Tags

, , , , , , ,


I have been reading Tim Keller’s New York Times bestselling book, The Reason for God: Belief in an Age of Skepticism. So far it’s a fascinating read. I just finished the chapter on the knowledge of God. The thesis of that chapter is we all have an innate knowledge of God’s existence, yet we tend to suppress this truth. This is not a new argument in the realm of Christian apologetics. Keller offers as evidence for this innate knowledge of God within us all our sense of morality. In our current 21st century Western civilization, the concept of morality as largely relative is fairly widespread, yet we make moral judgments all the time. The classic case in point is the Nazi holocaust. I feel fairly confident in saying that no one has a problem calling what the Nazis did to the Jews during WWII was evil.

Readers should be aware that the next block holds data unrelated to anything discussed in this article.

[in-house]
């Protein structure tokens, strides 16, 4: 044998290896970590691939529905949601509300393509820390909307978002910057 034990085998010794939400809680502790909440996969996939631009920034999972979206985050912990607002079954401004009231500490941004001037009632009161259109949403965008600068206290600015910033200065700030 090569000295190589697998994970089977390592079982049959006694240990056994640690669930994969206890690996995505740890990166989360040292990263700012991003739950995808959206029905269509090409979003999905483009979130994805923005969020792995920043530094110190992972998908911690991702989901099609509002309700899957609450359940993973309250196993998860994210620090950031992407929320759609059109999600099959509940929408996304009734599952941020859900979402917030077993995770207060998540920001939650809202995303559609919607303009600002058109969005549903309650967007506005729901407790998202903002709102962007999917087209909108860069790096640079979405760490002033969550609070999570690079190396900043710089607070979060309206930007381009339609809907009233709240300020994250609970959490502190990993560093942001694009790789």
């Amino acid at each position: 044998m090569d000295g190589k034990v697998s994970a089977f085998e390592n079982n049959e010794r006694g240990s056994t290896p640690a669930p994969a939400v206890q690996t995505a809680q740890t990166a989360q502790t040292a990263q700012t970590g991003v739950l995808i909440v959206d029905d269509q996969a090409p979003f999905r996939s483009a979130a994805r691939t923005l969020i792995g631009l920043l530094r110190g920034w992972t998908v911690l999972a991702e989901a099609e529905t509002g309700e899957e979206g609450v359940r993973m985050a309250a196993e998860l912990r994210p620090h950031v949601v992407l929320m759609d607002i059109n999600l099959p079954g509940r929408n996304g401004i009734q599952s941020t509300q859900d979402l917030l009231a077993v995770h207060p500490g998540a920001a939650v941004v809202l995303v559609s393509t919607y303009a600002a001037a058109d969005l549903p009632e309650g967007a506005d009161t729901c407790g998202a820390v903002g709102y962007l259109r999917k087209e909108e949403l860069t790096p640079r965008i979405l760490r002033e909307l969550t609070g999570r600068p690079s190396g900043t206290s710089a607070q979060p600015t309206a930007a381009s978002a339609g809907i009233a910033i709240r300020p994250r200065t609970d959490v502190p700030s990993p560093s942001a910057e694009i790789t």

To that end, I would like to ask an open question to all self-proclaimed atheists and agnostics (by atheists, I am referring to people who positively state there is no God; and by agnostics, I am referring to people who claim there might be a God, but we can not know him), and the question is this:

If there is no God, then upon what do you base your morality?

In other words, what serves as the foundation for your judgments in saying this is right and that is wrong?

If you wish to weigh in with your answer, please follow these simple guidelines:

  1. Please be civil, I am not trying to start a “flame” war. I am sincerely reaching out to people who believe differently than I do and seeking to understand how they answer this question
  2. Please keep your comments to the question posed above

Thank you!

Advertisements